Maison Nationale des Eleveurs, 149 Rue de Bercy, 75595 Paris, France. Tel: +33 1 4004 4957
  10. UPRA (France) describes the Dorset Down as "... a large sheep of excellent conformation, used throughout Central France for cross-breeding in order to achieve precocious, well-conformed, lean-meat lambs which can achieve 16-18 kg of carcass in 90-110 days... In competitions the rams have repeatedly demonstrated their qualities in producing excellent carcasses and their value as terminal sires..." Additionally UPRA statistics show: "... an average productivity is 152%; 10-30 days-old male twins gaining a daily average of 255 grammes; rams weighing an average of 110 kg, ewes weighing an average of 70 kg; 30-70 days-old single males gaining an average 295 grams...". In 2004 the Dorset Down population in France was estimated at 2,400 although only about 300 were registered in the UPRA pedigree records.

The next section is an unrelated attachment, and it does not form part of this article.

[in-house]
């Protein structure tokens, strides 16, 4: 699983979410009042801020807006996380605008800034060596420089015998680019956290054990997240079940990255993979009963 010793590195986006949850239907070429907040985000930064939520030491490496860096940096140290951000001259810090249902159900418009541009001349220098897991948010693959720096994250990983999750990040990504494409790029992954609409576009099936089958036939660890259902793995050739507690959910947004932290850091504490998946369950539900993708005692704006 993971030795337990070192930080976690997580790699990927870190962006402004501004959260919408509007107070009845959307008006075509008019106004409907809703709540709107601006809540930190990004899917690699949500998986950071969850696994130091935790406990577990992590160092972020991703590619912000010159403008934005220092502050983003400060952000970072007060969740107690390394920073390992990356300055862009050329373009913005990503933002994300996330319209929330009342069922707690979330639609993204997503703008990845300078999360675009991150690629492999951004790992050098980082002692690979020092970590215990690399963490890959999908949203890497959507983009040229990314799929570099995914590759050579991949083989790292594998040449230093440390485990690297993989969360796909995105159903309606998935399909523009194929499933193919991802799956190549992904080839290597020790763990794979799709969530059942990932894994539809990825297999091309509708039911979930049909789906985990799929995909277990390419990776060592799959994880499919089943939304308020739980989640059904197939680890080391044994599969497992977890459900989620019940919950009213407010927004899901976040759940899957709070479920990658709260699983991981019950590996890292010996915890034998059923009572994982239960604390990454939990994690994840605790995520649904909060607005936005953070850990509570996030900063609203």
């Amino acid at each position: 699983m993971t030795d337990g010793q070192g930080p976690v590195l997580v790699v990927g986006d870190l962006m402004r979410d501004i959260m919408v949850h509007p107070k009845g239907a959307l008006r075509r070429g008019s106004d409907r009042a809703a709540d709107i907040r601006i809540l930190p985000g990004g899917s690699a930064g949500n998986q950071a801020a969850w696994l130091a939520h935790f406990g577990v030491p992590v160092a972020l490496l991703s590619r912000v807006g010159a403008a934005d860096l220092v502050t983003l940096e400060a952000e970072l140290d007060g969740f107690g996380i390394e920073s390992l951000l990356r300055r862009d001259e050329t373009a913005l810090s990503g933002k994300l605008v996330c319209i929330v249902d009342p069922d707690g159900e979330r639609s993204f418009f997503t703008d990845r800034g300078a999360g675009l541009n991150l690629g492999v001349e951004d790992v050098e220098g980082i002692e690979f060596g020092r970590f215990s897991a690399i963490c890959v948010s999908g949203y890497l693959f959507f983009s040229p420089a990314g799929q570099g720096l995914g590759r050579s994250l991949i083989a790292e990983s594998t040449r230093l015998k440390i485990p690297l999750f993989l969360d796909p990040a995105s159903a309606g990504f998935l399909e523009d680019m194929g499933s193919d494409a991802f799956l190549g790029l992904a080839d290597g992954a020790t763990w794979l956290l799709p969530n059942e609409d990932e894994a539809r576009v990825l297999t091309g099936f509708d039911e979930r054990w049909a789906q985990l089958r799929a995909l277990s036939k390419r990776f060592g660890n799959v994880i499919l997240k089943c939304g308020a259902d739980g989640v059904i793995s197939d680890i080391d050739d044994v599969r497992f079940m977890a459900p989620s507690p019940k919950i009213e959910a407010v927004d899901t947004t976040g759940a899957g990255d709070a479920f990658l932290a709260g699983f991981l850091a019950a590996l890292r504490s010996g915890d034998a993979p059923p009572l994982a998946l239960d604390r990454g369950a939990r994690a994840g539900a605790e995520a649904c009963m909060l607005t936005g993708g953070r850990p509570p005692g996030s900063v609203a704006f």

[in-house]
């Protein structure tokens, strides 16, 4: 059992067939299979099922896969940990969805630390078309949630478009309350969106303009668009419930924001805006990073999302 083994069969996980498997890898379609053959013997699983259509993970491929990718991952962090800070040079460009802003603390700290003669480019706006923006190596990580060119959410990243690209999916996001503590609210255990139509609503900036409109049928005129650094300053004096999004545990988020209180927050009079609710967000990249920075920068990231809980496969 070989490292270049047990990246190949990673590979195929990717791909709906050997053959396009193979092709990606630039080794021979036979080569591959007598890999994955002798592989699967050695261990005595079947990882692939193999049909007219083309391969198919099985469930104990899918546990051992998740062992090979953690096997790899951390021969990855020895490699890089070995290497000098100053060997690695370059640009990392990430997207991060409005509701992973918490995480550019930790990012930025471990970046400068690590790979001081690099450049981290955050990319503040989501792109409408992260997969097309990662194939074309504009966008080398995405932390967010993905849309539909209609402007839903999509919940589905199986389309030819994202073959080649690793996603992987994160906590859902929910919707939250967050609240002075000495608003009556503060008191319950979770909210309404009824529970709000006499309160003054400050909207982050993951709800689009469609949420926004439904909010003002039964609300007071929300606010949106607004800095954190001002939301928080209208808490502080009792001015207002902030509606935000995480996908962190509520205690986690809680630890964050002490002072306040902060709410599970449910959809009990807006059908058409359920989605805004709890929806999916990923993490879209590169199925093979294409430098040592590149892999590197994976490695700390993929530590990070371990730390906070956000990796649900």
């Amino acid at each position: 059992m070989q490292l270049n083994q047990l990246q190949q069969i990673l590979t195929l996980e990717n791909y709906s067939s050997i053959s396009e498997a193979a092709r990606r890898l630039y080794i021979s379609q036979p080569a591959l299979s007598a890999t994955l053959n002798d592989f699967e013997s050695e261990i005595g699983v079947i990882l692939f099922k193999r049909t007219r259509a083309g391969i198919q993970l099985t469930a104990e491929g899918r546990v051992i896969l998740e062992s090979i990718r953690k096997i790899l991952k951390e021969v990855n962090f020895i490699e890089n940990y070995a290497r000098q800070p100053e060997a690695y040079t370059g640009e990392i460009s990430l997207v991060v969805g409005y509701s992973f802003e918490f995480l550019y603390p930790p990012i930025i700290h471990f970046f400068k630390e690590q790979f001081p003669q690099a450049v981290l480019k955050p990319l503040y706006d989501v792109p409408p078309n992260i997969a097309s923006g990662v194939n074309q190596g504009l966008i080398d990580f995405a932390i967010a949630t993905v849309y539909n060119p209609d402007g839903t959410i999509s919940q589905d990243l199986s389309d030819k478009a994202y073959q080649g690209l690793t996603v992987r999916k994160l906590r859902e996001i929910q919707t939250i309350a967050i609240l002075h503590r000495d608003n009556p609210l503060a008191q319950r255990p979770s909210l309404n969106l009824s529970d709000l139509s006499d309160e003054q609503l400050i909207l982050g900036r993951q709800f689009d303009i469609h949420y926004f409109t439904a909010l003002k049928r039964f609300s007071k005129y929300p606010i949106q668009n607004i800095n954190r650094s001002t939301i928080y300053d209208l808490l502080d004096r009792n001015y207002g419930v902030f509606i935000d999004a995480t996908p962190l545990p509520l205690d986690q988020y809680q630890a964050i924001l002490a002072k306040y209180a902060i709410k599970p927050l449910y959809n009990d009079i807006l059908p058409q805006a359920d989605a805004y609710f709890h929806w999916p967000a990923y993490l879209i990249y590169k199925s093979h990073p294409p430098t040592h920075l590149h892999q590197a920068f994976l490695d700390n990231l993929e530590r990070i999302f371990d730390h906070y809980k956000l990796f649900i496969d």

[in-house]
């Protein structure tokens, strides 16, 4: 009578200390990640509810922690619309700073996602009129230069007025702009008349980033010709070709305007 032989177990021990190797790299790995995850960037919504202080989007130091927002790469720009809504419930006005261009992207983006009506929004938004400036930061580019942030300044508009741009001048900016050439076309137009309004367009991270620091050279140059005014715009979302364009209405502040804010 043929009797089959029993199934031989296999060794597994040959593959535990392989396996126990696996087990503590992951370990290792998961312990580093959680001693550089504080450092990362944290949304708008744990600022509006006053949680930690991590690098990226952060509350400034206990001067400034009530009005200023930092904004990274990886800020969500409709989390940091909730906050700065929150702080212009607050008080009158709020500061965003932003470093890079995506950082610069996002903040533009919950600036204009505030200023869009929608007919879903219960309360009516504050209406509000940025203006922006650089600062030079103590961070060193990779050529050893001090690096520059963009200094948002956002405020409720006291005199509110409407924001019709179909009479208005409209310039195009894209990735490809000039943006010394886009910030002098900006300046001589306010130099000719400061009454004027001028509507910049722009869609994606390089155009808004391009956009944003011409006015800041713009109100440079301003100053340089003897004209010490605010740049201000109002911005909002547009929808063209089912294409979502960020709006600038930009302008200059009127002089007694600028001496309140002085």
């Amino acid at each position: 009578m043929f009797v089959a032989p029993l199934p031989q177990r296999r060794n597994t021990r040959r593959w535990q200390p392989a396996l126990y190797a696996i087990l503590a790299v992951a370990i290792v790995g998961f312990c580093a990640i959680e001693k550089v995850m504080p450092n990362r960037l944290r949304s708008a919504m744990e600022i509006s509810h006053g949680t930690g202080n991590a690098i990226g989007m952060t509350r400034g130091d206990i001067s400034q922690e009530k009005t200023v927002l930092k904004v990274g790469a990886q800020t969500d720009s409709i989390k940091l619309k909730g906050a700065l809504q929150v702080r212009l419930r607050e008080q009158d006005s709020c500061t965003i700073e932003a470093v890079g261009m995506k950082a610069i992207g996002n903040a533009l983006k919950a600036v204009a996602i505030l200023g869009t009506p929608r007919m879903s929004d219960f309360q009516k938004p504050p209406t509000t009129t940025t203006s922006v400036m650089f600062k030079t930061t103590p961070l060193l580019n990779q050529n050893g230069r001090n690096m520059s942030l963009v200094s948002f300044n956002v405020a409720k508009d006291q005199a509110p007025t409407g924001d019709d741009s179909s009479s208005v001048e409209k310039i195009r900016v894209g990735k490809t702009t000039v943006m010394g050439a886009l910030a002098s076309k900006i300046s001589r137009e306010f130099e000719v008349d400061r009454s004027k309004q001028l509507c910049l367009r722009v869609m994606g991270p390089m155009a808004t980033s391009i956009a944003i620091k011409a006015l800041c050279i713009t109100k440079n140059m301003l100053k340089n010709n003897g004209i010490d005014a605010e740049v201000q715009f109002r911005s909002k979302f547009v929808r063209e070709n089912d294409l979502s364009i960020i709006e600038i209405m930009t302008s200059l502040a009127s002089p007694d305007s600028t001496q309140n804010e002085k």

11. Detailed information on this breed is available to members of The Dorset Down Sheep Breeders Association


Above: Dorset Horn '14513091 DH 0034' Angèle, painted by Jo Miller at Le Bosquet in August 2006.


See slideshow: Ten Years of Sheep at le Bosquet 2004-2014

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Elevage Dorset, Le Bosquet, 14380 Pont Farcy, Normandy, France. Tel: +33 2 31 09 24 66.
FLOCK No. (Cheptel) : FR 14 -513-091. SIRET : 448-316-208-00017. PACAGE : 014026266.

© (2004) Christopher A. Long. Copyright, Syndication & All Rights Reserved Worldwide.
The text and graphical content of this and linked documents are the copyright of their author and or creator and site designer, Christopher Long, unless otherwise stated. No publication, reproduction or exploitation of this material may be made in any form prior to clear written agreement of terms with the author or his agents.

Christopher Long